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Opportunity for NCDDers to help shape No Labels’ activities

An appeal to NCDD colleagues, from leadership at NCDD and the Public Conversations Project:

As some of you will have noticed, No Labels has been the subject of lively discussion on the NCDD listserv in recent weeks.  This month-old effort has Democratic, Republican and Independent leadership and aims to counter what it calls ‘hyper-partisanship” in national, particularly Congressional, politics. The founders’ consistent message has been that they are not about issues but about shifting the “attitudes and behaviors” of elected leaders towards civility and cooperative problem-solving.

No Labels has started rolling out a media strategy and is encouraging concerned citizens of all political stripes to come together to organize in every Congressional district and act together to hold their leaders accountable for civil conduct and for working across labels to find solutions to critical issues.

Beyond using the meet-up technology, there was not much up-front thinking about what kind of local grass roots organizing would best model the initiative’s values. This is not surprising. The No Labels folks are political professionals. Observing this weakness/ gap, some NCDD members have been exploring how members of our field might bring our expertise to bear to enhance the community mobilization piece of this rapidly developing and potentially constructive political movement.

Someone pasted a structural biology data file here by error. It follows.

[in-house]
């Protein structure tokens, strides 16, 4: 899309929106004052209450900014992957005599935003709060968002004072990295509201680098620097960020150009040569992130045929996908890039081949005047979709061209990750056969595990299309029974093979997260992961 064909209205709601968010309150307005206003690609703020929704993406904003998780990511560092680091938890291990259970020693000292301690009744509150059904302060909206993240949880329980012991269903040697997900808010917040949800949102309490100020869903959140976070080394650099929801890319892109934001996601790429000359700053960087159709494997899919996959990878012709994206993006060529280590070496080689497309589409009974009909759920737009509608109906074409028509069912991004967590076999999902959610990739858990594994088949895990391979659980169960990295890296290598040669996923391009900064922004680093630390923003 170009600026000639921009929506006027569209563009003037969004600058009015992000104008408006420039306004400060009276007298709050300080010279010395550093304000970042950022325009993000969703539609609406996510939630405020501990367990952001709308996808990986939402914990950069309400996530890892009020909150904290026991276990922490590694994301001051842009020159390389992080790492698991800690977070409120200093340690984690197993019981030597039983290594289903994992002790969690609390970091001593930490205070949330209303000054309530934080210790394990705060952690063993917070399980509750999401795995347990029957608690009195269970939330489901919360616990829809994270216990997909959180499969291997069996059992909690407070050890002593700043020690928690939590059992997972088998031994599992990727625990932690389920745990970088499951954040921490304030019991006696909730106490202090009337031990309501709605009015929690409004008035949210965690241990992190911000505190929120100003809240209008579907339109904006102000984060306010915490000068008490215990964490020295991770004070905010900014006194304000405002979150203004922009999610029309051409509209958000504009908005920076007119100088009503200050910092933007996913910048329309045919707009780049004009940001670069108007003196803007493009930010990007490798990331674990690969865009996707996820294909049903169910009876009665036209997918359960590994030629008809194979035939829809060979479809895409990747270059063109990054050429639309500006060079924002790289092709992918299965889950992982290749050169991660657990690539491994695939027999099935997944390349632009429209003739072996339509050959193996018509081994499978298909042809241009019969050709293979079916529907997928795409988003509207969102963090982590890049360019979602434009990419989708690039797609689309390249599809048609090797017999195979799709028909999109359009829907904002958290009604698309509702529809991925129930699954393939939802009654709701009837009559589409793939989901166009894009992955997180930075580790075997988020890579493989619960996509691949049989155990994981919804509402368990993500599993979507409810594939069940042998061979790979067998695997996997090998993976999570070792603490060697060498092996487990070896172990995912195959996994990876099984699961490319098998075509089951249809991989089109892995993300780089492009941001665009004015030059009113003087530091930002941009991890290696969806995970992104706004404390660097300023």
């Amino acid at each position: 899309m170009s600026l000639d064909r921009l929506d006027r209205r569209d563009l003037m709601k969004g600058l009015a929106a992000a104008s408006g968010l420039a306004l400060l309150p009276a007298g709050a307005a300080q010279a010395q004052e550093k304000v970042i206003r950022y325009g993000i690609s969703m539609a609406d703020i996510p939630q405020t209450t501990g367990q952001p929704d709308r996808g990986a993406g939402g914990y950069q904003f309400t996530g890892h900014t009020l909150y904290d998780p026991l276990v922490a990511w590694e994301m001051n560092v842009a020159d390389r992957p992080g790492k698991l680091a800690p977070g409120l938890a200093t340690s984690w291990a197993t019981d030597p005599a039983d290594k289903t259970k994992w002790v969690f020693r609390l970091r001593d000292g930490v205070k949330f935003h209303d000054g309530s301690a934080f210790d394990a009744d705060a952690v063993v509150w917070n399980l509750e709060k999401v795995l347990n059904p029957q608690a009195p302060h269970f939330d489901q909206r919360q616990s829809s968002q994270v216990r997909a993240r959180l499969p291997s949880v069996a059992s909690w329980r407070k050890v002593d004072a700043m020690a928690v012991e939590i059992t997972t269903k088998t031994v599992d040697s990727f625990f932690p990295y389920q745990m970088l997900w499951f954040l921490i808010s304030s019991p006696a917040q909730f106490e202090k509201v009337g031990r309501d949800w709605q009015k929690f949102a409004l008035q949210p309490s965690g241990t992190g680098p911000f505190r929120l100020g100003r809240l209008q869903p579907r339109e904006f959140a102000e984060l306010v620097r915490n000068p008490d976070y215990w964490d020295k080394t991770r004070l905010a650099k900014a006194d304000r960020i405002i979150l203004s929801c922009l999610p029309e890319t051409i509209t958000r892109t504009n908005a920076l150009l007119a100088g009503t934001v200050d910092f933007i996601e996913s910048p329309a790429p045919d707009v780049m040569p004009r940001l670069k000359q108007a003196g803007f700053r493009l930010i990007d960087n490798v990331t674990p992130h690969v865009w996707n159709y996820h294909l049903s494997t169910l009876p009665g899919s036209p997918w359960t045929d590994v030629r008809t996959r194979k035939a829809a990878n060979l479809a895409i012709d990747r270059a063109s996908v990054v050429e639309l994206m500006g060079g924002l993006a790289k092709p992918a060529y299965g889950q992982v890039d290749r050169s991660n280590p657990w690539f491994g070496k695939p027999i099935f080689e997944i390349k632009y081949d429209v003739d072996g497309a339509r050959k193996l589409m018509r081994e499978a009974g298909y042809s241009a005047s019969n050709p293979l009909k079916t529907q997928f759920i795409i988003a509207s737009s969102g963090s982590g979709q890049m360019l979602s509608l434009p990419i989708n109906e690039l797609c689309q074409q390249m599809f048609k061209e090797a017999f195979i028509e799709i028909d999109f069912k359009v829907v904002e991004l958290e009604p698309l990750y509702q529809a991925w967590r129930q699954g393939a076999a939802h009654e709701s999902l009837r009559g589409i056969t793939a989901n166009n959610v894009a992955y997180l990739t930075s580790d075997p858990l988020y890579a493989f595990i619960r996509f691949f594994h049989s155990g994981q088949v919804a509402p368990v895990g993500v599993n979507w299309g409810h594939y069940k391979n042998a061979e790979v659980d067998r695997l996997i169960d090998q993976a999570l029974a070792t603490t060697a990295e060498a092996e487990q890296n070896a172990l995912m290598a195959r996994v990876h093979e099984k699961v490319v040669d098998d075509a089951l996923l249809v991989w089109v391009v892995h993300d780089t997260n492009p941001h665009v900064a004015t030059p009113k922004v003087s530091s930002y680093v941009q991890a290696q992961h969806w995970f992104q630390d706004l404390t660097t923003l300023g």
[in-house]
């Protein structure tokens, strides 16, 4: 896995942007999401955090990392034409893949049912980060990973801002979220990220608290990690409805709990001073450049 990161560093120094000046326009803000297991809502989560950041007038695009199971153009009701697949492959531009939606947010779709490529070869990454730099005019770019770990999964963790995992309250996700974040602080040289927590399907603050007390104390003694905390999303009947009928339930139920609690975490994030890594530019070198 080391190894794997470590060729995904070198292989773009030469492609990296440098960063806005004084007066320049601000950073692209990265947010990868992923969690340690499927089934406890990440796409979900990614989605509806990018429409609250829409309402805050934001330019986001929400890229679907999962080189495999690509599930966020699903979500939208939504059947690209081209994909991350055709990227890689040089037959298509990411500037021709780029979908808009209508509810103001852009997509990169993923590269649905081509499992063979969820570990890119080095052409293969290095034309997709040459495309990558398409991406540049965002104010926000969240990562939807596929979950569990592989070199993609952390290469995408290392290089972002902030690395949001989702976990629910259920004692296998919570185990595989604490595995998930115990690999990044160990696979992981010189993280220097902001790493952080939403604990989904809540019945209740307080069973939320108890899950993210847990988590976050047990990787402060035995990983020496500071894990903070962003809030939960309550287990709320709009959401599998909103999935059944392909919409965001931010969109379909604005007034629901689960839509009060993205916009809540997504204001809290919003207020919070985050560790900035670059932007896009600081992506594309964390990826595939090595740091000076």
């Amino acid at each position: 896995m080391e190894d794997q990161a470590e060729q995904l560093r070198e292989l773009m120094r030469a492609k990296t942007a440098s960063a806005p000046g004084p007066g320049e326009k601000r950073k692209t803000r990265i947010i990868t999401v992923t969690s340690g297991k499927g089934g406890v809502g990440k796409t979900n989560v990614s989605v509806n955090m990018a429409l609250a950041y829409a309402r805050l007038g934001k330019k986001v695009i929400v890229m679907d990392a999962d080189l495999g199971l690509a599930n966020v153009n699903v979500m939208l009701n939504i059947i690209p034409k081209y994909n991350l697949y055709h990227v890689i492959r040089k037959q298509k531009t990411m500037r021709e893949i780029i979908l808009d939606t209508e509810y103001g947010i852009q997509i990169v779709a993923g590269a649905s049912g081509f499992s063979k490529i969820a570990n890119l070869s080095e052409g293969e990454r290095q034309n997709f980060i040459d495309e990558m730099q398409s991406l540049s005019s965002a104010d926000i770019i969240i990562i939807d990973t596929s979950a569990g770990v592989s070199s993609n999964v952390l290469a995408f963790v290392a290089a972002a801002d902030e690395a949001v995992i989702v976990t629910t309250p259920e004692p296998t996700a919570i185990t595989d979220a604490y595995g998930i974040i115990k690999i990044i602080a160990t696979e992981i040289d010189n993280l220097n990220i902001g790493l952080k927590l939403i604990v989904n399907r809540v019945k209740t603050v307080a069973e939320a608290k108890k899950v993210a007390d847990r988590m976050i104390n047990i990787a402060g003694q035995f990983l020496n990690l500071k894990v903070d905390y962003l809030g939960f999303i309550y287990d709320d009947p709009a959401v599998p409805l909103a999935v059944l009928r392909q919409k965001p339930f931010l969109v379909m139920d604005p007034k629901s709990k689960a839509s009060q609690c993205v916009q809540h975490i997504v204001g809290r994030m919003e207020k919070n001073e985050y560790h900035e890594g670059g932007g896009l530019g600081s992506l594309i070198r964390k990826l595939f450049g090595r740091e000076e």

Laura Chasin and Mary Jacksteit of the Public Conversations Project (PCP) have been in regular contact with No Labels about how to enhance the public involvement resources being made available to citizen organizers. They have met with receptiveness – for example, to the meet-up site ground rules and other tips were quickly added due to their recommendations (see http://nolabels.org/get-involved/meetup-copy/).

There are various worthwhile, parallel efforts that have been shared within the NCDD community. NoLabels is one with a national reach that may provide the chance to introduce group process principles that make a constructive difference. Especially after the shootings in Arizona, more Americans may be looking for places to go to talk about their distress with the political culture and because of its media outreach, NoLabels groups may provide one important place. Our field has something powerful to contribute.